They finally settled in Bloomington, Bear Lake County, Idaho, where about that time my father’s family were located. And thus it happened that in due time when my mother was 17 years of age and my father, Christian Madsen, at the age of 23, were married. They were still Pioneers homesteading and building and planting, still undaunted through tribulation and stronger than ever in their faith in God and in those who had proclaimed the gospel to them.
If my memory had not so sadly failed me since the days of my childhood and the constant association with my beloved parents, I could relate many interesting and beautiful incidents concerning their lives. I may have made some mistakes in this narrative, be that as it may, I have at least made mention of these very wonderful people of whom little has been mentioned in the pages of history, of how they blazed the trail from state to state, and everywhere they resided they have left silent evidence of their ambition and usefulness.
I was the first born of Christian and Louisa Roxana Welker Madsen. Six other children were born there, John, Ezra, Muzette, Zina, Bertie and Sylvia, quite a brood to hover under one kitchen apron, which was never untied from morning until bed time except to be replaced with a fresh, clean one. The kind of aprons mothers wore in those days were made of checked gingham, gathered full on a band that almost met in the back, then strings attached, which were tied in a neat bow.
Always neat and clean, my mother’s apron, and how we children loved to snuggle around her knees as she sat in the rocking chair before the fire light that sparkled and crackled from the pine wood burning in the open grate. The iron door of the stove front would be swung back over the “stove hearth” as it was called, and the soft light would be enough without the kerosene lamp, unless we were studying lessons or playing some kind of games.
There was always a babe in arms and just two years between each of the seven, not one babe was ever put to bed without being rocked to sleep. That was a custom in all families, and while the rocking was in process, to the soft crooning of “Rock-a-bye baby in the tree top”, "Baby Bunting" and many other lull-a-byes, the rest of us would settle down on the floor around mother’s apron, which had a sweet smell we have never forgotten.
In the days of my childhood, the lives of children were closely interwoven into the lives of the parents. There was a bond of affection that tied them together as if the heartstrings of each were spun or woven into one fabric. The reason for this is easily explained. When they were not in school, even at an early age, they had duties to perform. There was always “the chores to do”, too numerous to mention. Each one had their particular chore, according to their size and strength.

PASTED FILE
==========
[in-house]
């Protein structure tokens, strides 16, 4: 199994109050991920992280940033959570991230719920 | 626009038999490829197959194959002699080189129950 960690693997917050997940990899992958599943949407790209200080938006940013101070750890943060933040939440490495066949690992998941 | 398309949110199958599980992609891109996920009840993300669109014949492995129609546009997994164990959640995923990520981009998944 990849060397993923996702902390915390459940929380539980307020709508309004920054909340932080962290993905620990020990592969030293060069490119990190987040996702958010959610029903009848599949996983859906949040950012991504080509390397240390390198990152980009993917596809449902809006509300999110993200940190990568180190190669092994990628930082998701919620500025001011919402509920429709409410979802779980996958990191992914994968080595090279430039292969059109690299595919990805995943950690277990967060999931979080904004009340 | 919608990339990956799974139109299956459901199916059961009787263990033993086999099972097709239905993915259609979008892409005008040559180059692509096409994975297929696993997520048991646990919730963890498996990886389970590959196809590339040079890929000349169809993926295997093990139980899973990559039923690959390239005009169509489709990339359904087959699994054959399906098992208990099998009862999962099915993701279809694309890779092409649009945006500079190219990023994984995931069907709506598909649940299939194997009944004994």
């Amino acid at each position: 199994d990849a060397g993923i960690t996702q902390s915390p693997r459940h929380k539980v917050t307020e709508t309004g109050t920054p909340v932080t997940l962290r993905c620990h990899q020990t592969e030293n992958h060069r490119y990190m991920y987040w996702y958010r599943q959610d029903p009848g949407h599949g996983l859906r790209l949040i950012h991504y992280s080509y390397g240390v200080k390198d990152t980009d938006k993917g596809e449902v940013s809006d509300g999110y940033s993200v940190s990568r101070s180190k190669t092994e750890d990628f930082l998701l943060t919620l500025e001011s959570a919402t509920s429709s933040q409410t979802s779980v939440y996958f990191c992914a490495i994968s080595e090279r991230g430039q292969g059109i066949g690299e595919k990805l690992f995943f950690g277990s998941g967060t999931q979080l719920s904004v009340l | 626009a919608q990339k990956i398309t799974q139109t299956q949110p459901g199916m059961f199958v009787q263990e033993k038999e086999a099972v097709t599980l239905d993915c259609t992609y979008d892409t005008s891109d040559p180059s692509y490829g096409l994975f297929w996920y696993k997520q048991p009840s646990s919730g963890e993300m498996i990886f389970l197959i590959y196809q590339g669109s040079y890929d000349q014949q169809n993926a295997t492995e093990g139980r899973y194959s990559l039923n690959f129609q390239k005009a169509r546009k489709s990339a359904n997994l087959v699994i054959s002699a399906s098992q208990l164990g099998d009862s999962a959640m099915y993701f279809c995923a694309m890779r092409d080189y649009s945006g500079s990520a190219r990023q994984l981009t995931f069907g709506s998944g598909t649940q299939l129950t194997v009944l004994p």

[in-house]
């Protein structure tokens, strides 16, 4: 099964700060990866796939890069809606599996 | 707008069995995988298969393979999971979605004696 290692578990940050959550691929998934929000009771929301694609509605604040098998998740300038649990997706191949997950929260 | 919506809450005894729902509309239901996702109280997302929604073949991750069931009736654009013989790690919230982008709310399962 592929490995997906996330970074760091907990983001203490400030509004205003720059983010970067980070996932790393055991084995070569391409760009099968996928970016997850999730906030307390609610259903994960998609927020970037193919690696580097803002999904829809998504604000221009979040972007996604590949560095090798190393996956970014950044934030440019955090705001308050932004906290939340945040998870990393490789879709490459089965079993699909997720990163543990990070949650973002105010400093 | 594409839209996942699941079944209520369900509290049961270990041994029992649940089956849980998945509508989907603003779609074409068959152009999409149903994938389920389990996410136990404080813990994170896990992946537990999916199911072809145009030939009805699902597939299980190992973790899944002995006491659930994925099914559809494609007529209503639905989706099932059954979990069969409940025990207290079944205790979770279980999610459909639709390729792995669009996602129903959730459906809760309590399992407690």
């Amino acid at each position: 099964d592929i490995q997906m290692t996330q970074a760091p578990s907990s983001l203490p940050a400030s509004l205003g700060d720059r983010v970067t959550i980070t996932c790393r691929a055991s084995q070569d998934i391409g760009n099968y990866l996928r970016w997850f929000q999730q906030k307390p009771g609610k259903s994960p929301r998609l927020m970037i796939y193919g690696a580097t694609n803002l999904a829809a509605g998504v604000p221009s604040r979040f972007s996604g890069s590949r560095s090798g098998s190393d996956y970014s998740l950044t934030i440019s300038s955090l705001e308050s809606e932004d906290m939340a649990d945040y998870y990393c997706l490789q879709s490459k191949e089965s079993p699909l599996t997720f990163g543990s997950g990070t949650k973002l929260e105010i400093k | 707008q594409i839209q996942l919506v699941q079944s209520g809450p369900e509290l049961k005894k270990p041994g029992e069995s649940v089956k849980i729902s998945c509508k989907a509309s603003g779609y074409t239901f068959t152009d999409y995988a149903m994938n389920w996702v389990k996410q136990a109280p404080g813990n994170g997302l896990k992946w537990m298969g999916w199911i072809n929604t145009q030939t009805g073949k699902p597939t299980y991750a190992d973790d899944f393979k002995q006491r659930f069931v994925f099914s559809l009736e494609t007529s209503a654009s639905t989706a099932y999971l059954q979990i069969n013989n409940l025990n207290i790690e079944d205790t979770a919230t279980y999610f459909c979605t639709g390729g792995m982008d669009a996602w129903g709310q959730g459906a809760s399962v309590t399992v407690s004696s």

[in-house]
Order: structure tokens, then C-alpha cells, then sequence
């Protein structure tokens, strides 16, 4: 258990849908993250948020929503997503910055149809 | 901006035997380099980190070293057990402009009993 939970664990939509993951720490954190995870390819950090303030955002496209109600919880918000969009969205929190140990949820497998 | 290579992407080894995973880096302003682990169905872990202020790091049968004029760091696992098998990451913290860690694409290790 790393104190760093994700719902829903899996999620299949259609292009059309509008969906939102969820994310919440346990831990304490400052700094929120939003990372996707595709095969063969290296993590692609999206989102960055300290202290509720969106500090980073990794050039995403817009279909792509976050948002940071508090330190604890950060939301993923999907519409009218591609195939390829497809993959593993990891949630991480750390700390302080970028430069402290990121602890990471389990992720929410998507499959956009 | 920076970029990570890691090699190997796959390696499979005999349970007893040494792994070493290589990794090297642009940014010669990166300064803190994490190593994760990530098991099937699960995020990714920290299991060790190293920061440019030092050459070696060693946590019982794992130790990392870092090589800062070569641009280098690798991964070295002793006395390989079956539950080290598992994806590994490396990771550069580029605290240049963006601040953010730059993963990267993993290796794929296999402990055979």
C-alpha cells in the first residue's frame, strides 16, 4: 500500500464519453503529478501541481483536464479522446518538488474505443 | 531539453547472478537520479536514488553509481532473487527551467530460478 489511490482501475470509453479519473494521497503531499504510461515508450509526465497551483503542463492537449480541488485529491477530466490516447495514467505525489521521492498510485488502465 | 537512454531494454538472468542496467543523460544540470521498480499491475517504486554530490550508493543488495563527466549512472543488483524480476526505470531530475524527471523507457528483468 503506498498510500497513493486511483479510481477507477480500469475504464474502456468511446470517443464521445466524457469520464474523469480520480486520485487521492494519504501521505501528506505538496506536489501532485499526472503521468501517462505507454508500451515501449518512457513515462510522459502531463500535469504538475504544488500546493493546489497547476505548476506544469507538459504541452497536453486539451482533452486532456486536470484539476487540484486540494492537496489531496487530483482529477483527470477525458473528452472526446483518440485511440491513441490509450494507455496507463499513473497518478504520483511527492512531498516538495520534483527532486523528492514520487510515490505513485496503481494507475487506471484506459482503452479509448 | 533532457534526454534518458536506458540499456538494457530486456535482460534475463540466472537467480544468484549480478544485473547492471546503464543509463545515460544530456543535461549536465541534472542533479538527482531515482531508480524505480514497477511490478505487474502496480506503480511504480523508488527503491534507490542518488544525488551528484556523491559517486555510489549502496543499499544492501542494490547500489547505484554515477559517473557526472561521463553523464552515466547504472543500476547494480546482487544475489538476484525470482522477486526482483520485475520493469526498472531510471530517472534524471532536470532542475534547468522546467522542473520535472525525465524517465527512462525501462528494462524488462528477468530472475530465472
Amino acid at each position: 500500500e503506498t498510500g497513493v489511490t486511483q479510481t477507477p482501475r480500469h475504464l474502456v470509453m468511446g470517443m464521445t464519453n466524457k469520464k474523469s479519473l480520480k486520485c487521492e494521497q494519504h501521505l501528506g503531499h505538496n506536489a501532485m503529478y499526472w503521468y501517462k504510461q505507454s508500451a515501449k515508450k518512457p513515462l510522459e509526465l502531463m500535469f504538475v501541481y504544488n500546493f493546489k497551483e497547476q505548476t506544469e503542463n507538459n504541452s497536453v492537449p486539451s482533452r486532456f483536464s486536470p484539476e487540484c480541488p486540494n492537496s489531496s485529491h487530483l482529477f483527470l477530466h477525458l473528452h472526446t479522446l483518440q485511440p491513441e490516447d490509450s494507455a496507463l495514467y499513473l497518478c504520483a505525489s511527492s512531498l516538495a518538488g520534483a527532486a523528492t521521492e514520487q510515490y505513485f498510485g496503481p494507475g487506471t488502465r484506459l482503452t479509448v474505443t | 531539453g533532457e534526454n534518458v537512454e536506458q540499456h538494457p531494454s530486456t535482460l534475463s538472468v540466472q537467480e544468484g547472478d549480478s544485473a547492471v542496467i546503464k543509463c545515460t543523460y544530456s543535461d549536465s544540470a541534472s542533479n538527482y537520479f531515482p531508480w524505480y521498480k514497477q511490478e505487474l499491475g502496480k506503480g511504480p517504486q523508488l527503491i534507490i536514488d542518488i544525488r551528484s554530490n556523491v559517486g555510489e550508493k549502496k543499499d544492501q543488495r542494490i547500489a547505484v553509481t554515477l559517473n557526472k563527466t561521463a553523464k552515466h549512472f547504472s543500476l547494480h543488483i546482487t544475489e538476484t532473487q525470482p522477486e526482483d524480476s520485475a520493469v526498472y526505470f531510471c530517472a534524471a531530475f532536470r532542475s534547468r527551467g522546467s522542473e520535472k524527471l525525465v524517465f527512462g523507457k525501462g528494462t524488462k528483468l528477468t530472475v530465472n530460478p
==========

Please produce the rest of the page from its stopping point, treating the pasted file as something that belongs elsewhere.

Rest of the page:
Little girls were taught to wash dishes when they had to stand on a stool to reach the dishpan, there was no such thing as a kitchen skin. The older children helped care for the smaller ones and all learned at an early age to wait on them selves. There was nothing to take them away from home or out of the house at night. No movies, libraries or public games to detract them. In every neighborhood there were flocks of children. In the early evening they romped and played around bonfires and other interesting games amused them.
These were happy days, romping in the meadows, gathering wild strawberries, wading in cold mountain streams, but not much swimming. We had no fear of earthquake, pestilence or war, the only frightening thing was extreme illness or accident endangering the lives of our loved ones. And how bitterly we grieved when one was taken from us.
The seasons were short in that mountain country. There really was a spring, summer and winter. Snow would start falling in November and winter had set in as the natives would say. Snow was deep on the level ground and much deeper in the mountains. The spring thaw would begin in April or May, and it would be June before planting could be done. The summer was so short the harvest could hardly be gathered before the frost came. And the fun we would have during harvest time.
It was like a big party when the “threshers” went from place to place. It took crowds of men to do the work, to handle the teams, sack the grain, stack the straw, haul the grain to the granary, and it was like feeding an army. So when the machine would move to our place, long tables would be arranged and preparations made two or three days ahead of time. Some times it would take two or three days to finish the threshing, so Aunt Jane, Aunt Eliza and Aunt Agnes would come and bring their flock of youngsters. And as their men folks were on the job, they would help with the cooking and the cleaning up afterward.